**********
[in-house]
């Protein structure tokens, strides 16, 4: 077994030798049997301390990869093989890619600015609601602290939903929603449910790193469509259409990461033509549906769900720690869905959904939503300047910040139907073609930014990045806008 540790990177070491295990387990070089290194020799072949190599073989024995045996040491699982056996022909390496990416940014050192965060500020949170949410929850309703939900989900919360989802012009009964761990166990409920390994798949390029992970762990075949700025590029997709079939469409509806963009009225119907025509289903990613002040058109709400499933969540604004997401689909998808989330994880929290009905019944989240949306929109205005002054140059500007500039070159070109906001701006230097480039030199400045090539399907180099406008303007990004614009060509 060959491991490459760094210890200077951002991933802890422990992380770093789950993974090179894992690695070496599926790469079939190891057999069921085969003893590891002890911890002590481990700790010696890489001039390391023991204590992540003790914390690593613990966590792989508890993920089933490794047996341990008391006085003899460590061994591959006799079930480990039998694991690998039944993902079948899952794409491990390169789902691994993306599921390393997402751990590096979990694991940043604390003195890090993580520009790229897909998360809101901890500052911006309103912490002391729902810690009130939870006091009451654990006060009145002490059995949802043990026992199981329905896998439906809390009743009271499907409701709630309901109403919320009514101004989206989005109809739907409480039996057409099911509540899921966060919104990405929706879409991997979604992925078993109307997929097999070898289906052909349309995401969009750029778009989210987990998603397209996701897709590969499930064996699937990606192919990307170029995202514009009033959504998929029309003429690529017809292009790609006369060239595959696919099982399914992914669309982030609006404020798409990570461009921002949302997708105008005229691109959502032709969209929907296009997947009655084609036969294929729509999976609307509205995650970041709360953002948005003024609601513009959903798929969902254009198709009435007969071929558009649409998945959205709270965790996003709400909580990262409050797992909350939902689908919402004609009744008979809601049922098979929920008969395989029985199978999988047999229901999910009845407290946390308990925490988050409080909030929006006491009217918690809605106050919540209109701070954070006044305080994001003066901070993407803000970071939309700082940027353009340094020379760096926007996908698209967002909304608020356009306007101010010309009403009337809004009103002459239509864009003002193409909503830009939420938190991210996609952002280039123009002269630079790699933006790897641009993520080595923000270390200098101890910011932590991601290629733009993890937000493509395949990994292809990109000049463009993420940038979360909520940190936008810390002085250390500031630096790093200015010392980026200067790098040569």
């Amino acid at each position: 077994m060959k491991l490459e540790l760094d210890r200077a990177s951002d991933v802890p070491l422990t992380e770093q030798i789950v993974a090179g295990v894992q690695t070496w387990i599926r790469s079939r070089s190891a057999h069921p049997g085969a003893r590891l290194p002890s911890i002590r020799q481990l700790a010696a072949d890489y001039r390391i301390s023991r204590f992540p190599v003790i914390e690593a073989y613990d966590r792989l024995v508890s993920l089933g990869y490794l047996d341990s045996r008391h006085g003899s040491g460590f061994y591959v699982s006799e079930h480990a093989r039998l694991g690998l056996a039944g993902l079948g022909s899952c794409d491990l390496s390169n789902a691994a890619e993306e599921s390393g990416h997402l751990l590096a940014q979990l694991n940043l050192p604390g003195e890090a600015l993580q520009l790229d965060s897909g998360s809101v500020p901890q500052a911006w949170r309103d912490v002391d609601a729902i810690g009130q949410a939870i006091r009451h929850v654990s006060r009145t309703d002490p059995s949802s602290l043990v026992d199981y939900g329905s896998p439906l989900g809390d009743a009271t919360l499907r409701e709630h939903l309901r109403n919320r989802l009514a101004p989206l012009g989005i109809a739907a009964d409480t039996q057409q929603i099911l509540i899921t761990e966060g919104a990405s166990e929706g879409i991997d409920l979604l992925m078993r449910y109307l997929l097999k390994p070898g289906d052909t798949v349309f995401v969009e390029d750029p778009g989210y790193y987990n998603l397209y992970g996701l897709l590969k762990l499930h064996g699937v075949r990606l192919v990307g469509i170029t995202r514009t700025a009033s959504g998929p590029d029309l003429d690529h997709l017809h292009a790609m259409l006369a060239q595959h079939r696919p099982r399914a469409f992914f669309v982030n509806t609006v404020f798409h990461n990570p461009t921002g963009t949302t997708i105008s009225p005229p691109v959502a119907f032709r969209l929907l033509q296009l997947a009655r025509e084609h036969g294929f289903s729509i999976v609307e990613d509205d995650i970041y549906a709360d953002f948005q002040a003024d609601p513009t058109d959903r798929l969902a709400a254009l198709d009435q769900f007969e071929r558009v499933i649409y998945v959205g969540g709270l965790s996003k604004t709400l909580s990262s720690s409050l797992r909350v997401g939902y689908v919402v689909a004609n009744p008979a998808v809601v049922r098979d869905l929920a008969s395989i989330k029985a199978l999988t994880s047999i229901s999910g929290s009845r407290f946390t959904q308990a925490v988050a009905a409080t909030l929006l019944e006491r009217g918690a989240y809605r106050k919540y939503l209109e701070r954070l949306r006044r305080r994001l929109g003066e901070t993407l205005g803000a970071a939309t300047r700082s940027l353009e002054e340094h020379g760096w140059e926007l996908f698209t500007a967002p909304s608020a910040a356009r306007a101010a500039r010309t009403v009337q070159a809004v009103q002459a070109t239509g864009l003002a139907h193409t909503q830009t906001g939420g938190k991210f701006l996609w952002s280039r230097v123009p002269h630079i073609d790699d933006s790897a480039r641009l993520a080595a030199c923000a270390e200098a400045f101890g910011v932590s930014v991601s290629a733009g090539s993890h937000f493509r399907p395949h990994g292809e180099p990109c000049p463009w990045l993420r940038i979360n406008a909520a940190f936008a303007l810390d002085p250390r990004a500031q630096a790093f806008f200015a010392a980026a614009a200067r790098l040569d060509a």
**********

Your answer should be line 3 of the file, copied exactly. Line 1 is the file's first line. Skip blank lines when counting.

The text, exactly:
């Amino acid at each position: 077994m060959k491991l490459e540790l760094d210890r200077a990177s951002d991933v802890p070491l422990t992380e770093q030798i789950v993974a090179g295990v894992q690695t070496w387990i599926r790469s079939r070089s190891a057999h069921p049997g085969a003893r590891l290194p002890s911890i002590r020799q481990l700790a010696a072949d890489y001039r390391i301390s023991r204590f992540p190599v003790i914390e690593a073989y613990d966590r792989l024995v508890s993920l089933g990869y490794l047996d341990s045996r008391h006085g003899s040491g460590f061994y591959v699982s006799e079930h480990a093989r039998l694991g690998l056996a039944g993902l079948g022909s899952c794409d491990l390496s390169n789902a691994a890619e993306e599921s390393g990416h997402l751990l590096a940014q979990l694991n940043l050192p604390g003195e890090a600015l993580q520009l790229d965060s897909g998360s809101v500020p901890q500052a911006w949170r309103d912490v002391d609601a729902i810690g009130q949410a939870i006091r009451h929850v654990s006060r009145t309703d002490p059995s949802s602290l043990v026992d199981y939900g329905s896998p439906l989900g809390d009743a009271t919360l499907r409701e709630h939903l309901r109403n919320r989802l009514a101004p989206l012009g989005i109809a739907a009964d409480t039996q057409q929603i099911l509540i899921t761990e966060g919104a990405s166990e929706g879409i991997d409920l979604l992925m078993r449910y109307l997929l097999k390994p070898g289906d052909t798949v349309f995401v969009e390029d750029p778009g989210y790193y987990n998603l397209y992970g996701l897709l590969k762990l499930h064996g699937v075949r990606l192919v990307g469509i170029t995202r514009t700025a009033s959504g998929p590029d029309l003429d690529h997709l017809h292009a790609m259409l006369a060239q595959h079939r696919p099982r399914a469409f992914f669309v982030n509806t609006v404020f798409h990461n990570p461009t921002g963009t949302t997708i105008s009225p005229p691109v959502a119907f032709r969209l929907l033509q296009l997947a009655r025509e084609h036969g294929f289903s729509i999976v609307e990613d509205d995650i970041y549906a709360d953002f948005q002040a003024d609601p513009t058109d959903r798929l969902a709400a254009l198709d009435q769900f007969e071929r558009v499933i649409y998945v959205g969540g709270l965790s996003k604004t709400l909580s990262s720690s409050l797992r909350v997401g939902y689908v919402v689909a004609n009744p008979a998808v809601v049922r098979d869905l929920a008969s395989i989330k029985a199978l999988t994880s047999i229901s999910g929290s009845r407290f946390t959904q308990a925490v988050a009905a409080t909030l929006l019944e006491r009217g918690a989240y809605r106050k919540y939503l209109e701070r954070l949306r006044r305080r994001l929109g003066e901070t993407l205005g803000a970071a939309t300047r700082s940027l353009e002054e340094h020379g760096w140059e926007l996908f698209t500007a967002p909304s608020a910040a356009r306007a101010a500039r010309t009403v009337q070159a809004v009103q002459a070109t239509g864009l003002a139907h193409t909503q830009t906001g939420g938190k991210f701006l996609w952002s280039r230097v123009p002269h630079i073609d790699d933006s790897a480039r641009l993520a080595a030199c923000a270390e200098a400045f101890g910011v932590s930014v991601s290629a733009g090539s993890h937000f493509r399907p395949h990994g292809e180099p990109c000049p463009w990045l993420r940038i979360n406008a909520a940190f936008a303007l810390d002085p250390r990004a500031q630096a790093f806008f200015a010392a980026a614009a200067r790098l040569d060509a």